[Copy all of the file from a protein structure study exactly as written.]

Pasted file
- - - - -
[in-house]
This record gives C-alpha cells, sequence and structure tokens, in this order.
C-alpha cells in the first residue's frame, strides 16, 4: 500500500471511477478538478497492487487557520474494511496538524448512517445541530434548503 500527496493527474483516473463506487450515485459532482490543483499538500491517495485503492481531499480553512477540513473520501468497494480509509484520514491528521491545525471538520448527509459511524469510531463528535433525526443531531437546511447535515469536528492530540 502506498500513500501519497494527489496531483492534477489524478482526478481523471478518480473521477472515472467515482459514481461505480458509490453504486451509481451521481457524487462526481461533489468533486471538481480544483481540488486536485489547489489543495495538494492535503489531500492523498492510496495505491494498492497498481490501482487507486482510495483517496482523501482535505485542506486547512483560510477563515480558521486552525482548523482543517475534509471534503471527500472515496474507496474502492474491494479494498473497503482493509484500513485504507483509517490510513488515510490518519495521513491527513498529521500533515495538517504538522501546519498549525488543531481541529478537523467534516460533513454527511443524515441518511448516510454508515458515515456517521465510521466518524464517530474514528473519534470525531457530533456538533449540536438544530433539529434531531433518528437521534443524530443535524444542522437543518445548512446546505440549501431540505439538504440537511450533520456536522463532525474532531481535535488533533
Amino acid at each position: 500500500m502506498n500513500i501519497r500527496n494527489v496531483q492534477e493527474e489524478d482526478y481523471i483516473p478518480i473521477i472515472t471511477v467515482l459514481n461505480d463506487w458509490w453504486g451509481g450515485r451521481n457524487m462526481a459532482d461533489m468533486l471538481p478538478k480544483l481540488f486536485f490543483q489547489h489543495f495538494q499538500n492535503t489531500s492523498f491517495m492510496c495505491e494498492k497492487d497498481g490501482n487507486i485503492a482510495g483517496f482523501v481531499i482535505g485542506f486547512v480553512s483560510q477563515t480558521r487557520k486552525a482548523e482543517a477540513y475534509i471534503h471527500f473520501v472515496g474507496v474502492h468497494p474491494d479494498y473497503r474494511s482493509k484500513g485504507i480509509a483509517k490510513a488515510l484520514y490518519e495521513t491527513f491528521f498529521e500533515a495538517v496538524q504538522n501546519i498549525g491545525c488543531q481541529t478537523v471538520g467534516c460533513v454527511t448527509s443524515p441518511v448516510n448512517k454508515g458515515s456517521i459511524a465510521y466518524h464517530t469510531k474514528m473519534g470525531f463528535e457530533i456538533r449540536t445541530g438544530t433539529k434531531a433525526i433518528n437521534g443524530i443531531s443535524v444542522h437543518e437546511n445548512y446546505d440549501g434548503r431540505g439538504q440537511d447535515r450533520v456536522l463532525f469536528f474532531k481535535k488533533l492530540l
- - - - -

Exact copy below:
[in-house]
This record gives C-alpha cells, sequence and structure tokens, in this order.
C-alpha cells in the first residue's frame, strides 16, 4: 500500500471511477478538478497492487487557520474494511496538524448512517445541530434548503 500527496493527474483516473463506487450515485459532482490543483499538500491517495485503492481531499480553512477540513473520501468497494480509509484520514491528521491545525471538520448527509459511524469510531463528535433525526443531531437546511447535515469536528492530540 502506498500513500501519497494527489496531483492534477489524478482526478481523471478518480473521477472515472467515482459514481461505480458509490453504486451509481451521481457524487462526481461533489468533486471538481480544483481540488486536485489547489489543495495538494492535503489531500492523498492510496495505491494498492497498481490501482487507486482510495483517496482523501482535505485542506486547512483560510477563515480558521486552525482548523482543517475534509471534503471527500472515496474507496474502492474491494479494498473497503482493509484500513485504507483509517490510513488515510490518519495521513491527513498529521500533515495538517504538522501546519498549525488543531481541529478537523467534516460533513454527511443524515441518511448516510454508515458515515456517521465510521466518524464517530474514528473519534470525531457530533456538533449540536438544530433539529434531531433518528437521534443524530443535524444542522437543518445548512446546505440549501431540505439538504440537511450533520456536522463532525474532531481535535488533533
Amino acid at each position: 500500500m502506498n500513500i501519497r500527496n494527489v496531483q492534477e493527474e489524478d482526478y481523471i483516473p478518480i473521477i472515472t471511477v467515482l459514481n461505480d463506487w458509490w453504486g451509481g450515485r451521481n457524487m462526481a459532482d461533489m468533486l471538481p478538478k480544483l481540488f486536485f490543483q489547489h489543495f495538494q499538500n492535503t489531500s492523498f491517495m492510496c495505491e494498492k497492487d497498481g490501482n487507486i485503492a482510495g483517496f482523501v481531499i482535505g485542506f486547512v480553512s483560510q477563515t480558521r487557520k486552525a482548523e482543517a477540513y475534509i471534503h471527500f473520501v472515496g474507496v474502492h468497494p474491494d479494498y473497503r474494511s482493509k484500513g485504507i480509509a483509517k490510513a488515510l484520514y490518519e495521513t491527513f491528521f498529521e500533515a495538517v496538524q504538522n501546519i498549525g491545525c488543531q481541529t478537523v471538520g467534516c460533513v454527511t448527509s443524515p441518511v448516510n448512517k454508515g458515515s456517521i459511524a465510521y466518524h464517530t469510531k474514528m473519534g470525531f463528535e457530533i456538533r449540536t445541530g438544530t433539529k434531531a433525526i433518528n437521534g443524530i443531531s443535524v444542522h437543518e437546511n445548512y446546505d440549501g434548503r431540505g439538504q440537511d447535515r450533520v456536522l463532525f469536528f474532531k481535535k488533533l492530540l